World Class Gem Exhibit In Orange County

By Kent Kuran

CFMS Members,

     I am an intern here at Bowers Museum of Cultural Arts in Santa Ana. it is my responsibility to make sure people know about and come to see our exhibit GEMS! The Art and Nature of Precious Stones. This magnificent exhibit features over three hundred gems, all from the famous Michael Scott (Whire Rose) Collection, the finest private collection outside of the British Royal Family. The exhibit, extended indefinately due to popularity, has the world's largest faceted gemstone, the world's largest tanzanite (242 carats), the two largest known examples of benitoite, and a 400-carat golden sapphire. Along with these magnificent specimens, the exhibit displays nearly every major gem group in a wide range of colors and shapes.

     Our gem exhibit would undoubtedly be of great interest to the numerous entities under the federation. Although it is a general gem exhibit, its scope and depth offers something for everyone and it could pique the interest of even the most specialized gemologist.

e-mail PublicRelations@bowers.org

Kent Kuran,
2002 N. Main St.
Santa Ana CA 92706

Dutch Oven Diner At The Rendezvous
(contined from Aug...)

By Richard Pankey, CFMS

     I came back to camp early on Friday afternoon to await the arrival of Bill Roach from the BLM office in Elko, NV. Bill is the manager of the BLM Dispach Center, but gives dutch oven cooking demonstrations and cooks for special occasions. He heard about the Tri-Federation Rockhound Rendezvous that was being held in BLM's Elko District and offered to cook dinner for us one night. About 3:30 a Dodge pick-up truck pulling a small utility trailer turned into our camp. I had never met Bill, but immediately knew it was he when I saw the licennse plate •  lMDCOOK". Bill had brought a helper with him, his 13-year- old son, Mitchell. I welcomed them into camp and told them how much we all were looking forward to the unique dinner he had planned for us. At 6:00 p.m. we had over 135 people assembled for dinner. On the menu was:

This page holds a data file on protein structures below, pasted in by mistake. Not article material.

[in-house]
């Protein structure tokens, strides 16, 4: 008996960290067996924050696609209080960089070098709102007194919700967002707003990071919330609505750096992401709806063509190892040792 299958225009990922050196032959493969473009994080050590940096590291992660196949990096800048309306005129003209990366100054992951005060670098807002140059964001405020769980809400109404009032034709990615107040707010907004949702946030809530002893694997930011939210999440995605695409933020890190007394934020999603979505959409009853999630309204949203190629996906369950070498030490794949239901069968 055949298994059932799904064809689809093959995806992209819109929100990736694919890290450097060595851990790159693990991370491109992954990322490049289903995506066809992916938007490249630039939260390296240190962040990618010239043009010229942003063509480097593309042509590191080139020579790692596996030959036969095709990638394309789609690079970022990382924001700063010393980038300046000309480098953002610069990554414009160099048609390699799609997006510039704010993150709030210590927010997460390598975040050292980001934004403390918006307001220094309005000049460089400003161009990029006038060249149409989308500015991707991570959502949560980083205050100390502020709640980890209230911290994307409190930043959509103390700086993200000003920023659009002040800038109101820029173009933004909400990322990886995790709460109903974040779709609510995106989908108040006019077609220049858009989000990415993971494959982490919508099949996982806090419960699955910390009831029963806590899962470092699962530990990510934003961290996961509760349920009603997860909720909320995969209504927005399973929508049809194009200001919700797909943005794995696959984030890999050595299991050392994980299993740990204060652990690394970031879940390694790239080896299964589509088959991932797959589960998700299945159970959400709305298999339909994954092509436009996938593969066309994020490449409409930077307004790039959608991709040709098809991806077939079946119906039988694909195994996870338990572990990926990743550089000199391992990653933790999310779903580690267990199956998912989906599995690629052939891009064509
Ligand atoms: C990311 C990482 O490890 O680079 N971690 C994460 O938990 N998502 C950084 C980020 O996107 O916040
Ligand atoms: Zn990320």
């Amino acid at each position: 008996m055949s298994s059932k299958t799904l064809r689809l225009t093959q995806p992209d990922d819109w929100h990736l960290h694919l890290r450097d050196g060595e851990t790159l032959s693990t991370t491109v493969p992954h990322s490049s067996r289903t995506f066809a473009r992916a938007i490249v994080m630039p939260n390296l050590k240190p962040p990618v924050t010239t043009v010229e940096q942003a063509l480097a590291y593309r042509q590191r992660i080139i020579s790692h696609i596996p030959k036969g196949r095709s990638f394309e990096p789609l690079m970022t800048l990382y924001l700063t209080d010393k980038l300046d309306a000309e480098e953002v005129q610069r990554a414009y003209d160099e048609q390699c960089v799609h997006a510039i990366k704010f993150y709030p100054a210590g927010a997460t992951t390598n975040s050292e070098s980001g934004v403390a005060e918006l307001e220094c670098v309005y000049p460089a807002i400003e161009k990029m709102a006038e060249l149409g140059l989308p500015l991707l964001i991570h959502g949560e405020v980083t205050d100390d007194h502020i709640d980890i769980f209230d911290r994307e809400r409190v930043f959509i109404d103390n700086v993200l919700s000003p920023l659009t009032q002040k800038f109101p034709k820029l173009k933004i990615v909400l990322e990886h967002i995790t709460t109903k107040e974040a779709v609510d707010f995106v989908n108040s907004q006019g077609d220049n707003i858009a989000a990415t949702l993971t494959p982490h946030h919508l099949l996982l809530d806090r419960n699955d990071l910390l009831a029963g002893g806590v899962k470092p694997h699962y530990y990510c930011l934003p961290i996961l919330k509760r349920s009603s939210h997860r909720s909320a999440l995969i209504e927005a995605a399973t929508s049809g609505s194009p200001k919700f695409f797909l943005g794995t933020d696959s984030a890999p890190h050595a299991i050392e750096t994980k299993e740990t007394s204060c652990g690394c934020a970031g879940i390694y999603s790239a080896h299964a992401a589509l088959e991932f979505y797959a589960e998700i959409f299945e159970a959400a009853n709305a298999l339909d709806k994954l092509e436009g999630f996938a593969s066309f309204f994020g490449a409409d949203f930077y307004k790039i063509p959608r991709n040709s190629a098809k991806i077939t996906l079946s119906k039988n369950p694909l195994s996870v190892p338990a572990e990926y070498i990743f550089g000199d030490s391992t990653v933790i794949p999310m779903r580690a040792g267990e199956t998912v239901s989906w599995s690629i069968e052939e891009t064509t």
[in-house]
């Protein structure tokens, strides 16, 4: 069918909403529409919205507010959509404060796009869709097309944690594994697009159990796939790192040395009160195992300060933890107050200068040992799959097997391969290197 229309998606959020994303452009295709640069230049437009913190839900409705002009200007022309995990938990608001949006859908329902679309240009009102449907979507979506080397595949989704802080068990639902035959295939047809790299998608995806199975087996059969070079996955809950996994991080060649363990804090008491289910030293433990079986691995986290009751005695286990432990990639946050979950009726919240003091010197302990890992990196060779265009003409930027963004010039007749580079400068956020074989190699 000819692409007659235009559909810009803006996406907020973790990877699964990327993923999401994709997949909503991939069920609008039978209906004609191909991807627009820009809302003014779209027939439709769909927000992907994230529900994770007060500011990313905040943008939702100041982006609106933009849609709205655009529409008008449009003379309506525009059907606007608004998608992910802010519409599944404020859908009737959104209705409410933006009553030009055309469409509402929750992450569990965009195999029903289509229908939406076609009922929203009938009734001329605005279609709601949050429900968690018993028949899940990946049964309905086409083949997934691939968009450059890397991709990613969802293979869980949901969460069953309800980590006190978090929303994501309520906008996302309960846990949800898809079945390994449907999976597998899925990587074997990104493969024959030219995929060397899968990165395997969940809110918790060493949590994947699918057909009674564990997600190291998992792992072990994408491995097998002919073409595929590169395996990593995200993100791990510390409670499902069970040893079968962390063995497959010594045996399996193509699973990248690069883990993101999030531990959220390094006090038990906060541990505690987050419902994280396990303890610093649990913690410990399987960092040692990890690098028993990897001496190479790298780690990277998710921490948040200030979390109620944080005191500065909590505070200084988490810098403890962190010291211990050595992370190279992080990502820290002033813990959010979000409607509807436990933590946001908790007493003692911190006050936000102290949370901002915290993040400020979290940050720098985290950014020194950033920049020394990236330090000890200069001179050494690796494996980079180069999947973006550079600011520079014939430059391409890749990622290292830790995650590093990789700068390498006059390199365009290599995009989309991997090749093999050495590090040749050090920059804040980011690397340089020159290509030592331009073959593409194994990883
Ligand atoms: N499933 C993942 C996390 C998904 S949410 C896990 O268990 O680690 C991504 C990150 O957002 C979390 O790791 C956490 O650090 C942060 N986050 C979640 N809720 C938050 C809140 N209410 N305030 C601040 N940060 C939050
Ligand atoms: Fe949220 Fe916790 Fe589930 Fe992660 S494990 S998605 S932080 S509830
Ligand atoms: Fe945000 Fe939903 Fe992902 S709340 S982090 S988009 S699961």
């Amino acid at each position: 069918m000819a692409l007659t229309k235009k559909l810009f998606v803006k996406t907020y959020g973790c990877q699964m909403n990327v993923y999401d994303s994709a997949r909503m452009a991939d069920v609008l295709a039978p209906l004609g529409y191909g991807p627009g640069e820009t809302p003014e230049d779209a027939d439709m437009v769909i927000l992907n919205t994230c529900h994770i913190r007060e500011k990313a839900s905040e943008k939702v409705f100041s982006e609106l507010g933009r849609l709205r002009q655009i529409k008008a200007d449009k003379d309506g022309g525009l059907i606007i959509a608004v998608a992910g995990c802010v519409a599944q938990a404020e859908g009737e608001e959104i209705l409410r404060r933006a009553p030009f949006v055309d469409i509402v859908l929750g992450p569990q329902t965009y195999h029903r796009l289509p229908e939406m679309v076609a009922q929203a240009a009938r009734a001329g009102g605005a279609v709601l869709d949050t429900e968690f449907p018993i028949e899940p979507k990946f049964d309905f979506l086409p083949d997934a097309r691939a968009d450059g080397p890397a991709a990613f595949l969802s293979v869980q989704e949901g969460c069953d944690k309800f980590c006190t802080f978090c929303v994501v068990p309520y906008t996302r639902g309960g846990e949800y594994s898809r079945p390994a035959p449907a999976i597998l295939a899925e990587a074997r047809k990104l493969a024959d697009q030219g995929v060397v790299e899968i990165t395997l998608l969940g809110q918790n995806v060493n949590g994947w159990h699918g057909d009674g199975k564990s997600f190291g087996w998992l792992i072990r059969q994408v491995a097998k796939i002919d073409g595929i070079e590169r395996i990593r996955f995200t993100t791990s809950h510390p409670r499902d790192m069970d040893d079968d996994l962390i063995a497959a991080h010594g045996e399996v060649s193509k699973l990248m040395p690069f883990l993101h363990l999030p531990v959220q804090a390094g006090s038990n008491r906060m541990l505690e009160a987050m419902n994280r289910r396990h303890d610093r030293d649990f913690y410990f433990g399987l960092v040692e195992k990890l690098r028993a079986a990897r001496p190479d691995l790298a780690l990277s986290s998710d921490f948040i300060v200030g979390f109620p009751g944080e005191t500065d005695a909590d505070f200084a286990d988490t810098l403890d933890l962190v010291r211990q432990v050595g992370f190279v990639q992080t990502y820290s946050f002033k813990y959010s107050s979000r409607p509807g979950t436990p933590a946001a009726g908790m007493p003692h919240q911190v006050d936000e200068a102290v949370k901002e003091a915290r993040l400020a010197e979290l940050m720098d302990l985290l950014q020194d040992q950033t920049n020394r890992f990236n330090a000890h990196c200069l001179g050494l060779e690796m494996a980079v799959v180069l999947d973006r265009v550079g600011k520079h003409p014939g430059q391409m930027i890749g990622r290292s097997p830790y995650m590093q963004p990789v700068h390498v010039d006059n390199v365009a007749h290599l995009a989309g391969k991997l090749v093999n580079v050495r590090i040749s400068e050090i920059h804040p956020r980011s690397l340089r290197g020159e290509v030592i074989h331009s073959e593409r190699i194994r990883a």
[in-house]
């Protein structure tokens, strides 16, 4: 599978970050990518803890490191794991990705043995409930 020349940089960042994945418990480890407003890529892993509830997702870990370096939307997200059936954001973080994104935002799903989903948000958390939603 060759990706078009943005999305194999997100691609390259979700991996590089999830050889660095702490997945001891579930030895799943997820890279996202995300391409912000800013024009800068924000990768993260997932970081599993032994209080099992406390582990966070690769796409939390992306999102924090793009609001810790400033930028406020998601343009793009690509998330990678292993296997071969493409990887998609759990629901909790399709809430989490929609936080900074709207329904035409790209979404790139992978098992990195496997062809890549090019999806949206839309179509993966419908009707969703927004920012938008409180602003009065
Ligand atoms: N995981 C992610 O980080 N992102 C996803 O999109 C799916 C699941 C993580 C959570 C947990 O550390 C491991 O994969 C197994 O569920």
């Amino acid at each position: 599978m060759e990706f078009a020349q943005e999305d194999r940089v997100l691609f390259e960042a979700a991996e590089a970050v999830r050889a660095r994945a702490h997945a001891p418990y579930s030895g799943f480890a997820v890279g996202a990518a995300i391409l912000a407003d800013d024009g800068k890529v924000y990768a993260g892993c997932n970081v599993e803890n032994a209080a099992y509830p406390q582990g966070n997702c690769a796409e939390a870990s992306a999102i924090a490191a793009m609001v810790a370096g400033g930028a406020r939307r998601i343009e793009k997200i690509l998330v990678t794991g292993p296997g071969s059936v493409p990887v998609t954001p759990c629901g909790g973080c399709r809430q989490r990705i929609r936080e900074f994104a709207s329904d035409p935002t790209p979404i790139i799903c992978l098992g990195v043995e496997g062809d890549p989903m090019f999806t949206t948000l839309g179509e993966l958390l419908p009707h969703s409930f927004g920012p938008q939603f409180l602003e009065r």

Tri-Tip Beef cooked on the grill
Pork Country Ribs cooked on the grill
Dutch Oven Chicken
Dutch Oven Potatoes
Dutch Oven Pork & Beans
Salad & Rolls

     After exchanging greetings they set to work unloading a mountain of food, supplies and cooking gear. Bill set up his kitchen at our campfire ring in the middle of camp. The utility trailer was set up like an old chuck wagon. Built onto the back was a large covered charcoal broiling grill. The rest was for storage of many dutch ovens, tools and supplies. All the food was carried in the back of the pickup truck.

     Bill is a tall fellow and looks even taller in his cowboy hat topped with a puffy white chef s hat. In his jeans, white T-shirt and boots, he was the true image of a cowboy chef. He prepared dinner with methodical chaos. First off, he dumped several large bags of charcoal in our fire ring, topped it with lighter fluid and lit a match. The dutch ovens were lined up ready to be filled. The meat, potatoes, beans, bacon, onions, sauces and spices were laid out in the bed of his pickup ready for use. When the charcoal was white hot and ready, Bill started to cook. Big slabs of Tri-tip beef and pork country ribs were started on the grill. Around the fire ring the dutch ovens were set on top of shovels full of charcoal, then filled with chicken or potatoes or beans, and last the proper spices and garnishes were added. The lids were put on and hot charcoal shoveled on top. Some dutch ovens were stacked two or three high and allowed to slow cook. Bill carefully tended his charges, adding hot charcoal where needed, stirring occasionally, and turning the big slabs of meat on the grill.